P. von Witzendorff
S. Kaierle
O. Suttmann
L. Overmeyer

In Situ Observation of Solidification Conditions in Pulsed Laser Welding of AL6082 Aluminum Alloys to Evaluate Their Impact on Hot Cracking Susceptibility

Metall. Mater. Trans. A
Type: Zeitschriftenaufsatz (reviewed)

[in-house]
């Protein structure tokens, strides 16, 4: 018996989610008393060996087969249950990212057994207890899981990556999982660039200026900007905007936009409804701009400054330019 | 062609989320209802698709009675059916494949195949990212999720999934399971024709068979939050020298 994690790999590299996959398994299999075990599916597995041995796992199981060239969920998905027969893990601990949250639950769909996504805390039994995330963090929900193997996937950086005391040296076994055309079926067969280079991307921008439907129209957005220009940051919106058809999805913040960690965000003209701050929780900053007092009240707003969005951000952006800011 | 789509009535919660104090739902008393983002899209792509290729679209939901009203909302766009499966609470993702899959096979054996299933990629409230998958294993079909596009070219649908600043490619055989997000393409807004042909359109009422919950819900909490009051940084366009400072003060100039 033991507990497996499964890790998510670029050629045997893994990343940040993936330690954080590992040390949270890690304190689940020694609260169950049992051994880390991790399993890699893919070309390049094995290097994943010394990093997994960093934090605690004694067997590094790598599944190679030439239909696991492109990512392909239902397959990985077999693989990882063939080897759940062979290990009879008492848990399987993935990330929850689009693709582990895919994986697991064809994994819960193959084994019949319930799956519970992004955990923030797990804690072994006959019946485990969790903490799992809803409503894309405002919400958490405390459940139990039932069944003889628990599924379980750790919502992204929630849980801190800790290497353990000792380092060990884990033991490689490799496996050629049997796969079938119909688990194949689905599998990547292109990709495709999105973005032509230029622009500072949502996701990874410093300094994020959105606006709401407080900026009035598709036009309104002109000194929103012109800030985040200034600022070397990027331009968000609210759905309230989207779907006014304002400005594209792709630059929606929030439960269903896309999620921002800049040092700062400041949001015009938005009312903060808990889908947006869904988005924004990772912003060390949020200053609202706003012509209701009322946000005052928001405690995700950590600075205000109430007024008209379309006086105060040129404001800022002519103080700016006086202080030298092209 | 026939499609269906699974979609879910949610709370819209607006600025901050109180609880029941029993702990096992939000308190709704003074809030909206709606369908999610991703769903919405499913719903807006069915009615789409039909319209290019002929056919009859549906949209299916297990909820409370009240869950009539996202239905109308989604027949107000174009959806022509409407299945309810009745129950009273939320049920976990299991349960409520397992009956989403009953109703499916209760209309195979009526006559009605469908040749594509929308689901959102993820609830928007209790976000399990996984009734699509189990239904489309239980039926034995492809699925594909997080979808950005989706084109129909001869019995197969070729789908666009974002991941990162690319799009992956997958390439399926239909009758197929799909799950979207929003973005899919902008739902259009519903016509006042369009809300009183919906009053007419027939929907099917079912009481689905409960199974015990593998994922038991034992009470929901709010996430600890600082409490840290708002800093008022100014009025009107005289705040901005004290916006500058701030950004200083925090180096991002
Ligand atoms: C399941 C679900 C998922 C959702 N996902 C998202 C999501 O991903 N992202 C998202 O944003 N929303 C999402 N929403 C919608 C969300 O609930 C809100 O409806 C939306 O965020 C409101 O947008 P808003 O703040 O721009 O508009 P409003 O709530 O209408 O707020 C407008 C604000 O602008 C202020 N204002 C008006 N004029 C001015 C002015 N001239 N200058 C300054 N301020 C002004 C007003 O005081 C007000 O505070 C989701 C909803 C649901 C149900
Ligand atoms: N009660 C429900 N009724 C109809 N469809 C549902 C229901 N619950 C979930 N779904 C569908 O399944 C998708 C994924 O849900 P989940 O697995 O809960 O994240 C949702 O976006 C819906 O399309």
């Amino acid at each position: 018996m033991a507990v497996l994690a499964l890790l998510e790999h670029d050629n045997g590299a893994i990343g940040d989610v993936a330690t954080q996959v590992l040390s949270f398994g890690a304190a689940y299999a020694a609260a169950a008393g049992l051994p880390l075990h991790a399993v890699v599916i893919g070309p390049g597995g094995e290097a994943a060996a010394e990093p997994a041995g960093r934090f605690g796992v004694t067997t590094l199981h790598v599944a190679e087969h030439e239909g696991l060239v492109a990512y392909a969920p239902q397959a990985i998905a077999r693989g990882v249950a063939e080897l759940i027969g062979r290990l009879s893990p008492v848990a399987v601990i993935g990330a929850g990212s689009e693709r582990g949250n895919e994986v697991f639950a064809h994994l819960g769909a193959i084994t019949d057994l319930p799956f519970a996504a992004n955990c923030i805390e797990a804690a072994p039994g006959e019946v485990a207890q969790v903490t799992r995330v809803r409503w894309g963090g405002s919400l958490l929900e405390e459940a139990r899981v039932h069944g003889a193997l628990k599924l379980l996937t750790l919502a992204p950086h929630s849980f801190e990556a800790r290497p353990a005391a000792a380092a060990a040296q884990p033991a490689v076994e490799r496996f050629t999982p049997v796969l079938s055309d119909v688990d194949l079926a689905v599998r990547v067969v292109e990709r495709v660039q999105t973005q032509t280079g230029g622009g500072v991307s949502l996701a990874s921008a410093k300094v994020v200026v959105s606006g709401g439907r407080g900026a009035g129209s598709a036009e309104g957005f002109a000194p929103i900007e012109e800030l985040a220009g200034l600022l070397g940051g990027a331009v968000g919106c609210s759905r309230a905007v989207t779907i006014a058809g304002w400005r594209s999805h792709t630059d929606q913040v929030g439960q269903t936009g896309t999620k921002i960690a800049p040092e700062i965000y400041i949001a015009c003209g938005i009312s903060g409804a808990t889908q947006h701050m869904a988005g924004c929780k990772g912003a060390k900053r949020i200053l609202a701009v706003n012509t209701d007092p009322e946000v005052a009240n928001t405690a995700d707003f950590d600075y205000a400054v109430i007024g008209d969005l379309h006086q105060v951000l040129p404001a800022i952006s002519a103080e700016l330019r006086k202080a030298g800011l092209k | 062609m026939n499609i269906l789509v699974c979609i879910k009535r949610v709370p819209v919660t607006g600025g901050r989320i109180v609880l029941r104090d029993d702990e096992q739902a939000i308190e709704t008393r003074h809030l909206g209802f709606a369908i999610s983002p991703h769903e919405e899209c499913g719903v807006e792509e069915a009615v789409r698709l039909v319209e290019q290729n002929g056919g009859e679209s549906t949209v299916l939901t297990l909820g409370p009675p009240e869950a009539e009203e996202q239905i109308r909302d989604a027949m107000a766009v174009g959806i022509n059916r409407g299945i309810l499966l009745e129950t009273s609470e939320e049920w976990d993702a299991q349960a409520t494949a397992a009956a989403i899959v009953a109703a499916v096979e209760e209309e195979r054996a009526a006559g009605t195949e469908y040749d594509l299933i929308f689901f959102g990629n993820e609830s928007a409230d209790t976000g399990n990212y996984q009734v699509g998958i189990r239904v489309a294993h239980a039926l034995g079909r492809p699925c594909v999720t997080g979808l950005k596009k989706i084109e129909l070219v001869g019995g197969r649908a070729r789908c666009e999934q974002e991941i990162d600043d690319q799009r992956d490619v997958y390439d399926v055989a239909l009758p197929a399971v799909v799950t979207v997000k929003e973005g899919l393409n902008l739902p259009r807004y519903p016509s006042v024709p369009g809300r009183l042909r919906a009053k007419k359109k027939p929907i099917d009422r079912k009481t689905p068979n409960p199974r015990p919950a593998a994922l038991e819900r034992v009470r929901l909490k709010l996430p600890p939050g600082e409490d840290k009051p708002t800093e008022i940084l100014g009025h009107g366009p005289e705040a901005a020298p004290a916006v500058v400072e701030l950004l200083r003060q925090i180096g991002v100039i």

The influence of laser pulse parameters on solidification conditions and hot crack formation in pulsed laser welding of Al6082 aluminum alloys was studied with the aid of high-speed cameras capturing visible and infrared radiation. Hot cracking was evaluated with respect to strain rate, strain, and metallurgical outcome. The strain rate was approximated by the product of interface velocity and temperature gradient at the interface. The temperature gradient decreases during the course of solidification and followed a specific course. The interface velocity was therefore used as an indicator for the strain rate, which increased in a logarithmic manner with respect to the slope of the laser pulse’s cooling time. The accumulated strain was calculated by measuring the spot weld deformation during solidification. Within the heat-conduction welding regime, hot cracking can be reduced by lowering the interface velocity leading to a reduced strain rate and enhanced permeability of the dendritic microstructure. An over-proportional increase of the accumulated strain was observed for keyhole welding, which led to a high susceptibility to hot cracking regardless of the interface velocity. At low interface velocities, hot cracking was induced by extensive hydrogen diffusion at the solid–liquid interface, which promotes crack initiation.